1. Kevin has put the D in Durant: No one would suggest, after 10 seasons, eight All-Star appearances, four scoring titles, one Most Valuable Player award, one Finals trip and his arsonist role in starting the biggest brush-fire of the 2016 offseason, that Kevin Durant needed any sort of coming out party in these playoffs. And yet, Durant’s ability to be more than Batman to Russell Westbrook’s Robin all those years in Oklahoma City -- to be, in fact, the star of stars with Golden State -- has demanded a look with fresh eyes.
Especially defensively. The fellow who gets buckets by the bushel prevented them that way against the Cavaliers in Game 2. Already gumming up Cleveland’s attack with his wandering-albatross wingspan encroaching into the passing lanes, Durant got pressed into duty at center by Draymond Green’s foul trouble Sunday. That put him into position for even more encounters -- such as Kevin Love’s overexuberant post-up in the fourth quarter. Durant appeared to take it personally, blocking Love’s shot, corralling the ball and heading directly to the rim at the far end for a basket.
Said Steve Kerr, who mostly disdained his bigs in this one: “It’s a small game and you’ve got shooters everywhere, and you have to be able to protect the rim with LeBron [James] coming downhill, with Love posting up and Draymond’s on the bench. So that’s a pretty scary proposition for us. I thought Kev’s defense was unreal, and it was proaby the key to the whole game.”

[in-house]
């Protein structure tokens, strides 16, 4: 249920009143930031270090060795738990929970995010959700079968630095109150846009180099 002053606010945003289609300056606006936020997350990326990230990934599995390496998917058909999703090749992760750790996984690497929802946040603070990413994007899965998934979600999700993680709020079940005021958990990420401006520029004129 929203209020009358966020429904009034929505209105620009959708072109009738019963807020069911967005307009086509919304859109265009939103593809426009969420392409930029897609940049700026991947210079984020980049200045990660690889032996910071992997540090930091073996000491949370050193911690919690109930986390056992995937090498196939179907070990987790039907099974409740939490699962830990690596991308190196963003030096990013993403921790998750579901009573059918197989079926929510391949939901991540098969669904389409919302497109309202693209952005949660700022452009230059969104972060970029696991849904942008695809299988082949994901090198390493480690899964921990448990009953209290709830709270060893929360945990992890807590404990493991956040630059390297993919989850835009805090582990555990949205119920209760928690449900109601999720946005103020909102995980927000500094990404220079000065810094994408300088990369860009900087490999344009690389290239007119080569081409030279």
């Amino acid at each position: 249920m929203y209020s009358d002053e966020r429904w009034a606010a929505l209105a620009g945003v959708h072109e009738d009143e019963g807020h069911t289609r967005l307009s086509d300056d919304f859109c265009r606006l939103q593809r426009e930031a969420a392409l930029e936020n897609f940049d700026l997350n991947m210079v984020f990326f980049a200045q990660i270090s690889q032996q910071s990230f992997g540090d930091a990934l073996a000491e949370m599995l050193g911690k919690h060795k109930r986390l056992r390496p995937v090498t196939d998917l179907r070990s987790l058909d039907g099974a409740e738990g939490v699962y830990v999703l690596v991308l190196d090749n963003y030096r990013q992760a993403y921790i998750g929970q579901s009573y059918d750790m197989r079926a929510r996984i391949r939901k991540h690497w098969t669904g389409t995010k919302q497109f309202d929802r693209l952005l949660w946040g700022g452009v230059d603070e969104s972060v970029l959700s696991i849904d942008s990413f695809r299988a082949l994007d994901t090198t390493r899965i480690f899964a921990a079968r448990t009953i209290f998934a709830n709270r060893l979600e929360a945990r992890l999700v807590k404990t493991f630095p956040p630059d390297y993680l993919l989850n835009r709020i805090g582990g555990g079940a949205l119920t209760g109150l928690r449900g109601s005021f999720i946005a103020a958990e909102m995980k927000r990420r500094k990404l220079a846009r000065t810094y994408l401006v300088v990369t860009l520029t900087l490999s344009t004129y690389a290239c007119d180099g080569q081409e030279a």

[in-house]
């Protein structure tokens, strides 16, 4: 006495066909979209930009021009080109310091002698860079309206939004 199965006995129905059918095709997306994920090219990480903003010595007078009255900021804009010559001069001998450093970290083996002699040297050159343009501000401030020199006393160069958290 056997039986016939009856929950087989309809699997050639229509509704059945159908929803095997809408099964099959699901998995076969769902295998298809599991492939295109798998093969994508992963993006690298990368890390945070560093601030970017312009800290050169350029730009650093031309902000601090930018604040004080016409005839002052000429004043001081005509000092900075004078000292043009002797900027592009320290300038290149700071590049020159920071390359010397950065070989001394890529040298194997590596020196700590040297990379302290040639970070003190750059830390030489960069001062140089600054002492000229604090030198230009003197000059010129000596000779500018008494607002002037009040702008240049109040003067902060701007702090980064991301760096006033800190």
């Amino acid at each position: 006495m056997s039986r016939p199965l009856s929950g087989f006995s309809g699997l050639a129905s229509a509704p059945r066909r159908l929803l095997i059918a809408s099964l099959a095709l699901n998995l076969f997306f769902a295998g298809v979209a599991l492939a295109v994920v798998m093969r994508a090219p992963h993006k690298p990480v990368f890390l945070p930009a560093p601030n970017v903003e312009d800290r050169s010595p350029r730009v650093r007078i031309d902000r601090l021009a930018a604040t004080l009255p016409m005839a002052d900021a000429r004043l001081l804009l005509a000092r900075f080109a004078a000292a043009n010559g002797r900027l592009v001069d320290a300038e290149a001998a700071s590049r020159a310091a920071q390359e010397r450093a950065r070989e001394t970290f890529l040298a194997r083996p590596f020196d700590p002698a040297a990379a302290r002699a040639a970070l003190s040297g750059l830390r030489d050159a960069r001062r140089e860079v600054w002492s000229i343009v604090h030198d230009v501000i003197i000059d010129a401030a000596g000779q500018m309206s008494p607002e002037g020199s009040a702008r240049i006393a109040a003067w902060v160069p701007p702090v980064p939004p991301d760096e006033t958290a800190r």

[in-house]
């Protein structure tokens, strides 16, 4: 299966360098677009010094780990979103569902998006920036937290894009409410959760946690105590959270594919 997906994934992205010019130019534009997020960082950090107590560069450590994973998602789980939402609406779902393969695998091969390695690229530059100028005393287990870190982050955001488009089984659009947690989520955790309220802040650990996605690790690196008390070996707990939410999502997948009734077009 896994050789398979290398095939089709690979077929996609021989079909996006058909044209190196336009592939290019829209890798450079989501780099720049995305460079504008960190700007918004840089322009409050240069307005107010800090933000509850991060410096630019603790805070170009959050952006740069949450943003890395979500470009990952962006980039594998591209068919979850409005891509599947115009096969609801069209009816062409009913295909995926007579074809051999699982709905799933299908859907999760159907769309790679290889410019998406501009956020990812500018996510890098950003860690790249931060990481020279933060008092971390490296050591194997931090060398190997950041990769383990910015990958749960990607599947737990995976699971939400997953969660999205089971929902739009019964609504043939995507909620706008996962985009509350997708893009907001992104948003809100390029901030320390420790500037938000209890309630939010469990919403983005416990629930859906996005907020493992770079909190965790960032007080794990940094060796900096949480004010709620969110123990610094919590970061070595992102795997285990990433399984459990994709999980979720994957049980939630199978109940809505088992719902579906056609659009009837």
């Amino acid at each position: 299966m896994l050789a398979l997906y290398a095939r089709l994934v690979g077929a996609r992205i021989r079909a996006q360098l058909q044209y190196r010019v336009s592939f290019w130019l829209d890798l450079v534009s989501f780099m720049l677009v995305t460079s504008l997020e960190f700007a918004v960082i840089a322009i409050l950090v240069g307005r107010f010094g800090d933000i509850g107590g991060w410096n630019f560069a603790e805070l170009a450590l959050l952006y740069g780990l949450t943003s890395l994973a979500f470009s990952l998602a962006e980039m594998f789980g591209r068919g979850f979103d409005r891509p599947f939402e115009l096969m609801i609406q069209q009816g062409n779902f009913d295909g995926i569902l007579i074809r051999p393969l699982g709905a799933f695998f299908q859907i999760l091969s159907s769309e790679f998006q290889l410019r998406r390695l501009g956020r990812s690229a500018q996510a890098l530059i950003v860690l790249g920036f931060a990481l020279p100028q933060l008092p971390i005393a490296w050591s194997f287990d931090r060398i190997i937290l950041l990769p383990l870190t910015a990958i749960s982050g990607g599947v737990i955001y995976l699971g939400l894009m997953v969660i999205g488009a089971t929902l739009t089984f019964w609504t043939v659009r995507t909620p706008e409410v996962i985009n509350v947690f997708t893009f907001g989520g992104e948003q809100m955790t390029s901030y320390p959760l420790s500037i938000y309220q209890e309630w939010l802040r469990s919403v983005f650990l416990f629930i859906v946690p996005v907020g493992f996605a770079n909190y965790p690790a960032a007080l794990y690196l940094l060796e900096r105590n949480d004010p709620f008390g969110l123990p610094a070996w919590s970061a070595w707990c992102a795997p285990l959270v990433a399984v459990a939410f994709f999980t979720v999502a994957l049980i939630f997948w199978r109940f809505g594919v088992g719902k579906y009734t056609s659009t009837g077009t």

2. Warriors -- A team for their times: That Steph Curry dribble-fest that had James moving every which way, leading to a layup by the Warriors’ point guard? OK, that probably should be Exhibit A, since Curry did double-dribble. But it did make LeBron look a little like Michael Jordan infamously thrown sideways by his early encounter with Allen Iverson’s crossover. There have been other such instances of James and his teammates looking overmatched or occasionally overwhelmed through the first 96 minutes of this Finals.
You’ve seen it when Love, James, Kyrie Irving or another Cavs player with the ball seemed suddenly to realize that his defender -- Durant, Green, Klay Thompson, Andre Iguodala -- might be tougher to beat then the crepe paper versions it faced through three rounds of the East bracket. They stop in their tracks and look to pass. Or, worse, Irving tries to force a shot anyway.
You’ve heard it after Game 1, between the two contests and since the end of Game 2 again: subtle suggestions that Cleveland’s roster is outgunned or lacking in defensive versatility. There was even a bit of a woe-is-LeBron vibe in the air, that the NBA’s best player suddenly doesn’t have enough help -- from a roster he largely signed off on, starting in the summer of his return to The Land right through GM David Griffin’s midseason maneuvers (Kyle Korver, Deron Williams).
The problem is, Golden State is both defining these times and of these times. Adding Durant to the core of last season’s 73-victory team was the broad stroke. But coaching them, sharpening them, into a pointy, unpleasant defensive unit came courtesy of work by Kerr, Mike Brown, Ron Adams and the rest.
The Cavaliers goosed the offensive horsepower of their roster without paying nearly as much attention to the defensive needs.
3. No one can afford to lose Game 3: This remains The Finals in which we know nothing, because the championship series last year turned so dramatically four games in. Cleveland surely wants to avoid falling into an 3-0 hole, because no matter how many “Greatness” shirts LeBron wears on the off-days (like Saturday), he’d be tempting fate to try to outdo last June’s comeback from 3-1.